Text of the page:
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“Bad Profits” vs great Customer Experience on the High Street

How long can a business remain “successful” in the face of adverse customer reaction?

When the crash comes it’s usually big and painful – ask Tesco. Will W H Smith be the next company to feel the pain of being disenfranchised by its customers?

Writing in last week’s Retail Week, City Insider George McDonald talked of W H Smith’s compound annual earnings growth of 8.6%. Share prices are up over 300% compared to mid 2007. “While W H Smiths in-store standards and the seemingly obligatory offer of a supersize Toblerone to every customer draw condemnation from industry observers Smith’s remain the masters of store profitability. With sales in the High Street stores down 4% and travel boasting growth of 8%, exhaustive space analysis supports their drive to ensure the maximum return on every square metre.”

Customer complaints about the High Street stores are legion, ranging from being unclear about what the brand now stands for to comparing the stores to dark caverns crammed full of shelving and merchandise, difficult to navigate, uninviting and expensive. I myself, in a previous article railed against W H Smith ubiquitous use of self-checkout and in an airport location, the need to show my boarding pass to a disinterested scanner, transforming my otherwise poor experience into “appalling”.  It’s now emerged that the need to show my boarding pass is nothing to do with security and everything to do with W H Smith claiming back VAT and not passing it on to me the customer (estimated by the Independent at £50m).

In my opinion, in terms of look and feel, the High Street stores compare unfavourably with the average charity shop.

In Fred Reichheld’s, “The Ultimate Question 2.0” (Harvard Business Review)  he talks about (I paraphrase)  enterprises achieving “bad profits” by ignoring the customer experience metric and salami slicing their proposition just faster than they lose customers. By definition, this is a business strategy that has a limited shelf life – one day you won’t have enough customers left to run a business.

The hairline cracks started to appear in Tesco proposition many years ago. As a supplier to the organisation it was more apparent than it was at a retail level. Unfortunately, as the business became more successful I felt that their curiosity and drive to improve their customer proposition was replaced by a defensive arrogance, The drive to deliver value was replaced by an obsession with reducing costs. As a consequence quality in everything they did and sold was also driven down.

The turning point in their public reputation was triggered by a financial crisis caused by the manipulation of “supplier bonus payments”, i.e. additional discounts extracted from suppliers and incorrectly accounted for. Once this story had emerged customers voted with their feet.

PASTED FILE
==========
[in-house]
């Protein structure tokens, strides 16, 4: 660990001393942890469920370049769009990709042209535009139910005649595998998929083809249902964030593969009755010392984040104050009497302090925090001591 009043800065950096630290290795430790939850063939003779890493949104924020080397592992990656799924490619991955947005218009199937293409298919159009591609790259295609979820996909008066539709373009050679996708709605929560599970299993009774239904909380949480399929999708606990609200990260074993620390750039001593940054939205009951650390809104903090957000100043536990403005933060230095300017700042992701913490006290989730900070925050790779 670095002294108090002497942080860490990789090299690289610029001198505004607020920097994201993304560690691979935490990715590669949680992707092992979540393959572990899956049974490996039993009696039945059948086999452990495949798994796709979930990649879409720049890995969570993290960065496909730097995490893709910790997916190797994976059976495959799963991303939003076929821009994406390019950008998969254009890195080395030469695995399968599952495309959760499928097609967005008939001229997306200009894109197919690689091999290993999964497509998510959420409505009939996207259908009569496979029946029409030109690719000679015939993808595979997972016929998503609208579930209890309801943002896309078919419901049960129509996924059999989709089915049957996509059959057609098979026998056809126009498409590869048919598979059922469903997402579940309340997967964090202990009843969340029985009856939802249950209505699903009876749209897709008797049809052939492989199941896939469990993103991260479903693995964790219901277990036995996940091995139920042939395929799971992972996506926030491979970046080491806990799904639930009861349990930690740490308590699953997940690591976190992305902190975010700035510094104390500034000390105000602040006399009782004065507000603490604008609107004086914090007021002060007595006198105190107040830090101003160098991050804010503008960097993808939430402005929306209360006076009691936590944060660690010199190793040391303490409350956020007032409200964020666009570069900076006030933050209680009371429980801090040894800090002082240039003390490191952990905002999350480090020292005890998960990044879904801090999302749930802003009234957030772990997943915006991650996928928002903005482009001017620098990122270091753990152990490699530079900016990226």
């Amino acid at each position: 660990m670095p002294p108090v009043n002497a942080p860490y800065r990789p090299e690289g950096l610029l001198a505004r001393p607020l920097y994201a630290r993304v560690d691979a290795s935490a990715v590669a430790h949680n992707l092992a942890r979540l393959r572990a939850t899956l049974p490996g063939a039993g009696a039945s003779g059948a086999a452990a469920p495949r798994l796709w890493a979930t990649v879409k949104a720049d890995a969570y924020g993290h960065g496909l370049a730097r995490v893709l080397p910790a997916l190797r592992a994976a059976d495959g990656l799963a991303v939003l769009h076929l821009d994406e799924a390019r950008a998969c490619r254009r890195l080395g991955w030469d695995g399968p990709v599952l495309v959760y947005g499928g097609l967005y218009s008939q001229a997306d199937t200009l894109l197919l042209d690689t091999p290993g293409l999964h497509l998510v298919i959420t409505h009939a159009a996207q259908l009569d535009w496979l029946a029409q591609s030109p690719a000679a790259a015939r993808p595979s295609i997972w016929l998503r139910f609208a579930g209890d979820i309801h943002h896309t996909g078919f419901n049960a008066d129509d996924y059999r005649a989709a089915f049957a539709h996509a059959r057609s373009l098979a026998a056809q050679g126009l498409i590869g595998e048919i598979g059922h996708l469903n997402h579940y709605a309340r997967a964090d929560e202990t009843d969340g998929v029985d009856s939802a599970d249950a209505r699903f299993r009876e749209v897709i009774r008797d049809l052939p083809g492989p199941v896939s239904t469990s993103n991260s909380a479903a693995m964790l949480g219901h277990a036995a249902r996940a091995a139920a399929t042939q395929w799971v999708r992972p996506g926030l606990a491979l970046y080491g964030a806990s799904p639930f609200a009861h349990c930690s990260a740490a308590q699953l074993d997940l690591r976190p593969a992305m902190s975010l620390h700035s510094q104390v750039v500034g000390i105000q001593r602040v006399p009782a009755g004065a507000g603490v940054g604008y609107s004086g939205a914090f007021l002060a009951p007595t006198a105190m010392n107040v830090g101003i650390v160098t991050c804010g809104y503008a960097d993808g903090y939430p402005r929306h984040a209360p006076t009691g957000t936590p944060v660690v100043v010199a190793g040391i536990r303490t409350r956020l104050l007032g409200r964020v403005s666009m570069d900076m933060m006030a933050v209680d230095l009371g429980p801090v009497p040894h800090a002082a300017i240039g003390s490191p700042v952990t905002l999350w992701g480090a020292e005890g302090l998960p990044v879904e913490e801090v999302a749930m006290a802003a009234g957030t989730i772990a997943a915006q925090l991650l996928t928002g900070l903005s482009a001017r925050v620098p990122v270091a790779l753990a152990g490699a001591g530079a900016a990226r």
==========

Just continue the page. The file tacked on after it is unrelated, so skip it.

The current management team are having to go back to first principles of creating service in store in order to overcome their competitive threat, to a deliver a differentiated product in a price conscious market, the right way, by providing what customers want.

So what about W H Smith? It’s been a well-loved brand on the High Street for many generations. The very first store opened in 1792. Let’s face it, most of us who grew up in the UK probably spent some of our first pocket money in there.  It’s clear that the travel business serves a legitimate niche providing a last minute watering hole for in-flight confectionery, stationery and written entertainment and their growth in this sector has been driven by opening more stores in more locations whilst maintaining a relevant offer to the travelling public. Not exactly rocket science.

It feels to me, though, as if the brand has become “hollowed out”. What does it stand for? What is its unique reason to be? Why should, we the customers, love it?

I don’t feel any of Tesco’s former arrogance in W H Smith’s approach to the market but more of a sort of quiet desperation as they cling tightly on to their role in the high street by pushing hard to increase the basket size of their remaining customers.

The focus on extracting every ounce of profit out of the store square footage might be a rational one but it is insufficient to sustain the business. It simply doesn’t address the emotional needs of customers. There is nothing about these stores to get excited about and make me want to go back. Ever.

The brand and value proposition need to be reimagined and re-defined and soon. Profitability needs to flow from sustained customer preference, customers who come back because they enjoy the experience and want to repeat it.